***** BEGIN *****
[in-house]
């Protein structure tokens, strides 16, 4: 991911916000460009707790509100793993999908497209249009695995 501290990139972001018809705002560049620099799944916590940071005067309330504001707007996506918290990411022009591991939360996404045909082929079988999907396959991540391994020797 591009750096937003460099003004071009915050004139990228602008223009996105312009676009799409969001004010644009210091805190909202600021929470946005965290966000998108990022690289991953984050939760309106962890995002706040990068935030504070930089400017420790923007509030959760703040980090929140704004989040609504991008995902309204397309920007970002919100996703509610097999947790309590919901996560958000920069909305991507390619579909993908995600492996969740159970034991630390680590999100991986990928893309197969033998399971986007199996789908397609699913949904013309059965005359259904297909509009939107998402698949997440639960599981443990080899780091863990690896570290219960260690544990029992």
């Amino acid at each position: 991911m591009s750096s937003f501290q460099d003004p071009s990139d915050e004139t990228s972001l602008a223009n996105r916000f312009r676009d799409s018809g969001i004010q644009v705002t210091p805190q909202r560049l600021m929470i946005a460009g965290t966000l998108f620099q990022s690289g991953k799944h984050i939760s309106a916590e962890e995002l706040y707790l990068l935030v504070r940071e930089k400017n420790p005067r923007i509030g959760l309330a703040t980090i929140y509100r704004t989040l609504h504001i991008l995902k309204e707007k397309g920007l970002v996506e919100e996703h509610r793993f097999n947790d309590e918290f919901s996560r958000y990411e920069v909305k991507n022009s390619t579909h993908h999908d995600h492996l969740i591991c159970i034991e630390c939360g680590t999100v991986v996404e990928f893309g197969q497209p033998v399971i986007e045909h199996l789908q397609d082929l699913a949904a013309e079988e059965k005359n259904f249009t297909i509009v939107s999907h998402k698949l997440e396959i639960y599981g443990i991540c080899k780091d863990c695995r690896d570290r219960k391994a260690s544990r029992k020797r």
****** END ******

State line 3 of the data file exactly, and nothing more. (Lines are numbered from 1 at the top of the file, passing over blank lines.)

């Amino acid at each position: 991911m591009s750096s937003f501290q460099d003004p071009s990139d915050e004139t990228s972001l602008a223009n996105r916000f312009r676009d799409s018809g969001i004010q644009v705002t210091p805190q909202r560049l600021m929470i946005a460009g965290t966000l998108f620099q990022s690289g991953k799944h984050i939760s309106a916590e962890e995002l706040y707790l990068l935030v504070r940071e930089k400017n420790p005067r923007i509030g959760l309330a703040t980090i929140y509100r704004t989040l609504h504001i991008l995902k309204e707007k397309g920007l970002v996506e919100e996703h509610r793993f097999n947790d309590e918290f919901s996560r958000y990411e920069v909305k991507n022009s390619t579909h993908h999908d995600h492996l969740i591991c159970i034991e630390c939360g680590t999100v991986v996404e990928f893309g197969q497209p033998v399971i986007e045909h199996l789908q397609d082929l699913a949904a013309e079988e059965k005359n259904f249009t297909i509009v939107s999907h998402k698949l997440e396959i639960y599981g443990i991540c080899k780091d863990c695995r690896d570290r219960k391994a260690s544990r029992k020797r």